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I need to display all tables that have zero records.

I tried,

select * from user_all_tables where (select count(*) from user_all_tables)=0;

But it doesn't seem to work. How should I go about redesigning this query? Thanks.

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5 Answers 5

up vote 6 down vote accepted

If all of your tables are analyzed, you can check the column num_rows of table user_tables.

Otherwise, you will need PL/SQL to make this work. This will output all tables of your current user without records (use all_tables if you need tables of other users):

Set Serveroutput On;

Declare
  cnt PLS_INTEGER;
Begin
  For c In ( Select table_name From user_tables ) Loop
    Execute Immediate 'Select Count(*) From "' || c.table_name || '" where rownum=1'
            Into cnt;
    If( cnt = 0 ) Then
      dbms_output.put_line( c.table_name );
    End If;
  End Loop;
End;
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1  
+1 The clearest solution. –  Rob van Wijk May 17 '10 at 11:13
    
Thanks a lot for the fast reply! :-) –  sqlgrasshopper5 May 17 '10 at 11:18
    
-1 for being a very inefficient method. Avoid using count(*) for determining whether or not a table has records. –  Rene May 17 '10 at 12:22
1  
@Rene: I admit that I didn't optimize my solution, as I was under the impression that this is not going to be executed regularly. The OP and some others found this answer useful though, so I am surprised by your down-vote. Never mind, +1 for your answer... –  Peter Lang May 17 '10 at 12:45
1  
Ah I wondered what inefficiencies Rene found... but now I see the rownum = 1 predicate was added later. Nice job Jeff. Take a good answer and making it better rather than just downvoting it like Rene. At least Rene provided feedback with the downvote. –  Stephanie Page May 19 '10 at 15:33

You'd have to resort to PL/SQL and issue a select count(*) for every table. Or you can use dbms_xmlgen to do this for you in a tricky way:

select table_name
  from ( select table_name
              , extractvalue
                ( dbms_xmlgen.getxmltype('select count(*) c from '|| table_name)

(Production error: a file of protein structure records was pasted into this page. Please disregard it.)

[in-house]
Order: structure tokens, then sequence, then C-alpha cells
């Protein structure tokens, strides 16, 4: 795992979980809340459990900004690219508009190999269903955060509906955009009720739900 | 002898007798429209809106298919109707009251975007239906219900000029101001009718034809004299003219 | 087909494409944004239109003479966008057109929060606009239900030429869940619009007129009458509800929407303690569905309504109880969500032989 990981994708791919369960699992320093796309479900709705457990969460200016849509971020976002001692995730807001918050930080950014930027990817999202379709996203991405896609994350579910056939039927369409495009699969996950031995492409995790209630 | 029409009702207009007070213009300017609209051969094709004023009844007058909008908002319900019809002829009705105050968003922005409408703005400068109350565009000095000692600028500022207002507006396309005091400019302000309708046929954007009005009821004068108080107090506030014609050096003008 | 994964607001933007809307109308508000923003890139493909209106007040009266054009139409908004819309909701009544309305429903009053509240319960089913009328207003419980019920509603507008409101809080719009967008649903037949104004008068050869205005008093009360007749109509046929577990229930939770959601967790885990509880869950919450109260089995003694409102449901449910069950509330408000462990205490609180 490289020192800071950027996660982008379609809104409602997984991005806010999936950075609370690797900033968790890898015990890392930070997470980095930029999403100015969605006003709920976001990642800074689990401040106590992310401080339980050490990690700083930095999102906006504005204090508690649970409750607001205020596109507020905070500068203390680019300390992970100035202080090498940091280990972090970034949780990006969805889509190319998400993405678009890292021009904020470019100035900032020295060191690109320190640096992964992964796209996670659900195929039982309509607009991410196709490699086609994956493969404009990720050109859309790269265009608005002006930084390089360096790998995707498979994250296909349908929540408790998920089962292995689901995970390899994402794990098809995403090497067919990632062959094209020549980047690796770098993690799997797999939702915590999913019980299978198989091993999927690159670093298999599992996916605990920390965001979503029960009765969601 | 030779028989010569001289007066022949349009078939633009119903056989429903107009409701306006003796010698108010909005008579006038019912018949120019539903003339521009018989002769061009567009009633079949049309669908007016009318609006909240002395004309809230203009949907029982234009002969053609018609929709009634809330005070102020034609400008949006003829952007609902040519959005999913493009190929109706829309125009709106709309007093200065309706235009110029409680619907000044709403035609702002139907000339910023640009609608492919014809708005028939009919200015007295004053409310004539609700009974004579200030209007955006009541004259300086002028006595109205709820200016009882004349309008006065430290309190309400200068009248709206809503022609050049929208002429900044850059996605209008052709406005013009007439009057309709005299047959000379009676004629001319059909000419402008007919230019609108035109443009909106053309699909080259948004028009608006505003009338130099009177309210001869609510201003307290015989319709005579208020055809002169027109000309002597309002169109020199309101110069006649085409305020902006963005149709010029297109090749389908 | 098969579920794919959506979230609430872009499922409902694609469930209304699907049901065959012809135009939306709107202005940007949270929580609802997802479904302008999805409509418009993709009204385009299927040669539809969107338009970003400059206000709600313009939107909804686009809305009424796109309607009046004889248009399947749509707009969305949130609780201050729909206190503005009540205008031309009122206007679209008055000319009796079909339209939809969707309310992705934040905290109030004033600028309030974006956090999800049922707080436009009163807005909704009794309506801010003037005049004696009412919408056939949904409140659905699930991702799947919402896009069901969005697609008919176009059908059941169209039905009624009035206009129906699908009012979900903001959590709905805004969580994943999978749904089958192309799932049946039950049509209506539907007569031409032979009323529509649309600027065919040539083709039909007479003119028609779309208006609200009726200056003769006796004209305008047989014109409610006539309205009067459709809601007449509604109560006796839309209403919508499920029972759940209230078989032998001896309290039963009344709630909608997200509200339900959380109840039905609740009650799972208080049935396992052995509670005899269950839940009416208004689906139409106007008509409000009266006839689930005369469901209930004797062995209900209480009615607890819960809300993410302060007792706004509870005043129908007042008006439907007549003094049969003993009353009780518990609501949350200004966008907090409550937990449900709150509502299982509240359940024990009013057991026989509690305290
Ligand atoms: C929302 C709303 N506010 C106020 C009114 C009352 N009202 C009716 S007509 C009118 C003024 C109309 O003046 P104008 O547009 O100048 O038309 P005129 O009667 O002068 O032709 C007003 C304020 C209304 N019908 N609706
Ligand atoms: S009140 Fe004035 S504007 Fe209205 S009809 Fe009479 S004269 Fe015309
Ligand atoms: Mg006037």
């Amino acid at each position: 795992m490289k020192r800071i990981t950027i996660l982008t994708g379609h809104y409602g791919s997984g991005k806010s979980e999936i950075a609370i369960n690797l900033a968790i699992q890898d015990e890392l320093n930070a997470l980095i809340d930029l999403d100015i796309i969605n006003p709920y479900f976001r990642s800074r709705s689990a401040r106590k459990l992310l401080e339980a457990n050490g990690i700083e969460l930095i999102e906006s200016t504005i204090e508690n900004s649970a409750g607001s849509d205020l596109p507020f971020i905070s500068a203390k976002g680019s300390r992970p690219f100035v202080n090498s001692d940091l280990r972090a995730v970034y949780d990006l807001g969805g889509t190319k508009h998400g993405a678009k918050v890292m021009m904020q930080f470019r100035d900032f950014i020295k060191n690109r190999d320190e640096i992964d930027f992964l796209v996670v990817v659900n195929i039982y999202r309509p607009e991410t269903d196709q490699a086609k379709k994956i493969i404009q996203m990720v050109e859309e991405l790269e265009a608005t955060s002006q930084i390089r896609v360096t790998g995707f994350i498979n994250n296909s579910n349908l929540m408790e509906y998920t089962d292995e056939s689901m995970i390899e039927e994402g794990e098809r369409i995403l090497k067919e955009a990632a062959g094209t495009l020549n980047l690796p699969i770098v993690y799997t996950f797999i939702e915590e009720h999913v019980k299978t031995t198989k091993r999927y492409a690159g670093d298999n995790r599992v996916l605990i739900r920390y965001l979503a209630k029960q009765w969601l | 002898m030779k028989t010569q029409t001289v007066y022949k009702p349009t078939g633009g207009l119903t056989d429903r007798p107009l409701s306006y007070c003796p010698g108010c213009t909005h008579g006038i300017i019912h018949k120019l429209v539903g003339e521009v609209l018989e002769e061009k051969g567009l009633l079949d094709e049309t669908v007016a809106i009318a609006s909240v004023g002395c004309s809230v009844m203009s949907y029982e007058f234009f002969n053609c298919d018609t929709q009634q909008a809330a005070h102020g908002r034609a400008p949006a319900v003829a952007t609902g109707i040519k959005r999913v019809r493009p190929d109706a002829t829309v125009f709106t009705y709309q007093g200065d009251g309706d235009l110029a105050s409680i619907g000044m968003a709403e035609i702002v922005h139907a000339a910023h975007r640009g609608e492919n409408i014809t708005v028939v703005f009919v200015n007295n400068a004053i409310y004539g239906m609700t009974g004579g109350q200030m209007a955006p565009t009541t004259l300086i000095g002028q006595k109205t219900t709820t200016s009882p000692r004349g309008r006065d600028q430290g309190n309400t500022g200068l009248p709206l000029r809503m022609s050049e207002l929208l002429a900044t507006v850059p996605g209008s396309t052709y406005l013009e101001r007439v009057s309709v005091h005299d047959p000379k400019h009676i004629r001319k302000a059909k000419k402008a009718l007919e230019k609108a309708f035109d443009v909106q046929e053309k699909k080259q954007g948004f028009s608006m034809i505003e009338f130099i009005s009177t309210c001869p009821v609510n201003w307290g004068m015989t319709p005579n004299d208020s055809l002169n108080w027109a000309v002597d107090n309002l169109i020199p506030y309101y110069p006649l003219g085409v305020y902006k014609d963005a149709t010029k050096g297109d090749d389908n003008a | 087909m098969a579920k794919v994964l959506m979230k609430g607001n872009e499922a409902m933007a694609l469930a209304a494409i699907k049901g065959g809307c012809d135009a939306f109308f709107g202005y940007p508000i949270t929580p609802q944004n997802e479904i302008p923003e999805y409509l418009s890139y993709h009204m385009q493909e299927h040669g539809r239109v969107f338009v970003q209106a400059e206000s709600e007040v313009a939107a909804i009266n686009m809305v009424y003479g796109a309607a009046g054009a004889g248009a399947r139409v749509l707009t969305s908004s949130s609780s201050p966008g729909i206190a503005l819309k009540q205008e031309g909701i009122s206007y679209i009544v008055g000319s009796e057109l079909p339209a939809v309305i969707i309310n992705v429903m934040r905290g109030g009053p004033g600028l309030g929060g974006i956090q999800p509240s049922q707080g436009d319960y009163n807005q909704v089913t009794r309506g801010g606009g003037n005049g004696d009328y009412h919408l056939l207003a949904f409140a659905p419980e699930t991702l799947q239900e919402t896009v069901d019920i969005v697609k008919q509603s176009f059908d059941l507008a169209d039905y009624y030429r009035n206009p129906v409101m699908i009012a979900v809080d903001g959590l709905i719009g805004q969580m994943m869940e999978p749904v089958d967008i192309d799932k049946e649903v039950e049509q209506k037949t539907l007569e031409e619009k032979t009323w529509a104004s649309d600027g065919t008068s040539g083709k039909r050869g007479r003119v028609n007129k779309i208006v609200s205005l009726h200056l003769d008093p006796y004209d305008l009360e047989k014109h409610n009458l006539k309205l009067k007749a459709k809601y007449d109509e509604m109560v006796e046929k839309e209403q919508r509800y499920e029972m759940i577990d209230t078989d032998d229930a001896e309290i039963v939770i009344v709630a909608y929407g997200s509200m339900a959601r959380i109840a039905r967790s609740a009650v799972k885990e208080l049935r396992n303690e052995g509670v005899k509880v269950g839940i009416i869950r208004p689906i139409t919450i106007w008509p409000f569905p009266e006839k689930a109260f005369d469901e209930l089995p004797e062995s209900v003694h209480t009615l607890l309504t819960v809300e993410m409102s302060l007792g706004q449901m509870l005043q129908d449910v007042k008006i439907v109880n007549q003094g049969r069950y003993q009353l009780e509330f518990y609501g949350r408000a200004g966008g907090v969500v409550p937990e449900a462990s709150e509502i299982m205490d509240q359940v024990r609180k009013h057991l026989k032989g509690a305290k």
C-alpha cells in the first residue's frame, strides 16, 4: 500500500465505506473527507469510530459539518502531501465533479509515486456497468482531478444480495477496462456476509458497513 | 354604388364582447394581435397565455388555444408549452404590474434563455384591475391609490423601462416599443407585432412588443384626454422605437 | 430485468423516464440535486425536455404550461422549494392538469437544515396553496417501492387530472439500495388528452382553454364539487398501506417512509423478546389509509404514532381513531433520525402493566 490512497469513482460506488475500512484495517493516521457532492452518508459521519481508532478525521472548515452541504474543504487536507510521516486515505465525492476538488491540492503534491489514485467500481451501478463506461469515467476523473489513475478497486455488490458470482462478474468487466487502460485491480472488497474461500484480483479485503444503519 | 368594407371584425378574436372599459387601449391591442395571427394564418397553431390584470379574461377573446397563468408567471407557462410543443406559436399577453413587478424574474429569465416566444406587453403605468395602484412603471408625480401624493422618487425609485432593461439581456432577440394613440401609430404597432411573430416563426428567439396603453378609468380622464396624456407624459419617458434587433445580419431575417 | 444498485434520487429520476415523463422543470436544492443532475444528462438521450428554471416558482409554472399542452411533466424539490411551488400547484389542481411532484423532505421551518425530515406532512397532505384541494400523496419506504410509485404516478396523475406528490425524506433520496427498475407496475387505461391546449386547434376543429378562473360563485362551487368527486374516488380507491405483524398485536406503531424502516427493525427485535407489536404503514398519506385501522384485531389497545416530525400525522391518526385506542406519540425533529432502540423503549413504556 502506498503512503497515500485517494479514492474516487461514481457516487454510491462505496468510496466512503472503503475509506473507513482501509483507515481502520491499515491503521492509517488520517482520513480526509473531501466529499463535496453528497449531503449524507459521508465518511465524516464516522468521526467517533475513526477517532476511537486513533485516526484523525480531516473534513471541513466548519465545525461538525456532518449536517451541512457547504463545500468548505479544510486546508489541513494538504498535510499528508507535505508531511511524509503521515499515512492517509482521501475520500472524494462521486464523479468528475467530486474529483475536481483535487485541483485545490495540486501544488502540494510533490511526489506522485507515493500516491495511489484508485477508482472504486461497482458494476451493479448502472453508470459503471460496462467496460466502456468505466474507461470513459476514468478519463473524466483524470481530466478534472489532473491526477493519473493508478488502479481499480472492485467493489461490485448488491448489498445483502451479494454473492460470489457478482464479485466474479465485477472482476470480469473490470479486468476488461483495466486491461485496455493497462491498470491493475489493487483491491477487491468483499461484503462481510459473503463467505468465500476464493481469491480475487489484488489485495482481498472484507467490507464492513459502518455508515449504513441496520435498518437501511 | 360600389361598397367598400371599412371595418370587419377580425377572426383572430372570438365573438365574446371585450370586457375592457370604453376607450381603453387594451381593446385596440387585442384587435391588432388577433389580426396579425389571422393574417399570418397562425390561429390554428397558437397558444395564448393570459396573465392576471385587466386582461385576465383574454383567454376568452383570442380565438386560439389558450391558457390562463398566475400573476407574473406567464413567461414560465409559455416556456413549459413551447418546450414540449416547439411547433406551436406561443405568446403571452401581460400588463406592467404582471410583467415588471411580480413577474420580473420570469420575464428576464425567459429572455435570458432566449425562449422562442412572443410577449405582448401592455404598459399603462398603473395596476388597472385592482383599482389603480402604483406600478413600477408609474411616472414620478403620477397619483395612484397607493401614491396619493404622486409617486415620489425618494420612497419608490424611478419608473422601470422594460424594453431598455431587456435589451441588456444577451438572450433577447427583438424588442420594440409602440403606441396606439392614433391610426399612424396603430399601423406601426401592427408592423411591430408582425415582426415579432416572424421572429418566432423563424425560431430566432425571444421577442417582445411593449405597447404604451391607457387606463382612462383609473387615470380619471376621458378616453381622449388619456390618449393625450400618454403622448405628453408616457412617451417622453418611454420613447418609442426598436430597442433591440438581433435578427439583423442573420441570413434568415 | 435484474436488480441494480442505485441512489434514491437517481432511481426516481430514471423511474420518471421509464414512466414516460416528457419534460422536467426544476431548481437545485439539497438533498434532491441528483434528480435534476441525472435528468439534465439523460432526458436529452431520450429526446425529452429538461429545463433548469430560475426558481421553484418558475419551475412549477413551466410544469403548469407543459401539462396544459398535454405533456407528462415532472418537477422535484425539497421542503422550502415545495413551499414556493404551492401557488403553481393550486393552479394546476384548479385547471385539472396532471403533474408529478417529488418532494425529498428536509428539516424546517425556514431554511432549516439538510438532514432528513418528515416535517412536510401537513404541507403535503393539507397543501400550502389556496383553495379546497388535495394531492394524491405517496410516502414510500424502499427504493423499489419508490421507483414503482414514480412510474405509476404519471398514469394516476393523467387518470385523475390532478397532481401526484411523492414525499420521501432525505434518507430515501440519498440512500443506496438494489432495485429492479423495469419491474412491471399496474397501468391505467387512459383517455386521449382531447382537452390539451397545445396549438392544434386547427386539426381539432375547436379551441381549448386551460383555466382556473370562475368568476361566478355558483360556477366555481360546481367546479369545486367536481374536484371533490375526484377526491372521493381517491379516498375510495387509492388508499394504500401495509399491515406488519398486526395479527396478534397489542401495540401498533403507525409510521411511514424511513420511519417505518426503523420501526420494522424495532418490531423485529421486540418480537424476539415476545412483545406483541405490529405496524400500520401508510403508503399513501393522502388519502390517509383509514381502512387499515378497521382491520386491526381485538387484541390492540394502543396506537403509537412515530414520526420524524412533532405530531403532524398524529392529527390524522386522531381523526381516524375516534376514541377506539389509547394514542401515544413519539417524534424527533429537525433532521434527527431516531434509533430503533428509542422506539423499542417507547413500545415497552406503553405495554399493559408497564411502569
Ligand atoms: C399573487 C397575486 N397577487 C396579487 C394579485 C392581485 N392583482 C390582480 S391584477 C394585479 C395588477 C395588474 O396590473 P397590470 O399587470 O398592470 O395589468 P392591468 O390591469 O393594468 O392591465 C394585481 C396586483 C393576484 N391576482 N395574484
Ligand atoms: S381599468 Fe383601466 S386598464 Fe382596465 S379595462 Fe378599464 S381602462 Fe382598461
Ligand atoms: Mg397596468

, '/ROWSET/ROW/C'
                ) cnt
              , rownum to_prevent_predicate_push
           from user_tables
       )
 where cnt = '0'

Regards, Rob.

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Now that's some heavy stuff :) +1 –  Peter Lang May 17 '10 at 11:17
    
Pwning the newbies like me? ;-) –  sqlgrasshopper5 May 17 '10 at 11:19
    
Can you explain why the rownum preventing predicate push is needed in the inner query? I see that removing it throws an error, but I don't understand why. –  Mike Feb 7 '13 at 18:11
1  
If you do an explain plan on the query without the rownum, you'll see that it adds a filter predicate on the line saying INDEX RANGE SCAN on I_OBJ2 saying "EXTRACTVALUE("DBMS_XMLGEN"."GETXMLTYPE"('select count(*) c from'||"O"."NAME"),'/ROWSET/ROW/C')='0')". Which says the predicate "cnt = '0'" gets pushed to the inner query. Apparently, Oracle cannot handle this dbms_xmlgen.getxmltype function inside a Where-clause - it's undesirable as well, btw - and gives an error. ... –  Rob van Wijk Feb 8 '13 at 7:15
1  
... By adding the rownum, the dbms_xmlgen.getxmltype will only execute as part of the select-clause, and only the RESULT of that function appears in the Where-clause of the outer query. –  Rob van Wijk Feb 8 '13 at 7:15

Variation of the accepted answer but using a more efficient method.

Declare
  cnt PLS_INTEGER;
Begin
  For c In ( Select table_name From user_tables ) Loop
    begin
       Execute Immediate 'Select 1 From dual where exists (select 1 from ' || c.table_name ||')' Into cnt;
    exception when no_data_found then
      dbms_output.put_line( c.table_name );
    end;  
  End Loop;
End;
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select TABLE_NAME
from USER_ALL_TABLES
where NUM_ROWS = 0
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2  
This relies on the statistics being accurate. Which can never be 100% true. At least you don't know for sure. –  Rob van Wijk May 17 '10 at 11:11
    
Thanks! Didn't know about num_rows –  sqlgrasshopper5 May 17 '10 at 11:12
    
@Rob van Wijk: How is that calculated then?. It won't work all the time then? –  sqlgrasshopper5 May 17 '10 at 11:14
1  
The num_rows column is updated when statistics are being gathered for the table. Look at the dbms_stats package for how this is done. Typically this is done once per night/week/month and only when sufficient data has been altered. –  Rob van Wijk May 17 '10 at 11:17

This answer is one Fetch-per-table more efficient than Rene's. SELECT INTO requires an Extra Fetch to see if the "TOO_MANY_ROWS" exception should be raised. We can take control of that process with an explicit cursor and NOT doing an unnecessary extra fetch.

Declare
  cnt PLS_INTEGER;
  s_Cur Varchar2(255);
  c_Cur Sys_refcursor;
Begin
   For c In ( Select table_name From user_tables ) Loop

      s_Cur := 'Select 1  From dual where exists (select 1 from ' || c.table_name ||')';    

      Open c_Cur For s_cur ;
      Fetch c_cur into cnt;        
      If c_cur%NOTFOUND then 
          dbms_output.put_line( c.table_name );
      end if;

   End Loop;
End;
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1  
slightly better would be to select the table name form dual... that way at least you end up with a list of tables. –  Randy May 19 '10 at 22:44

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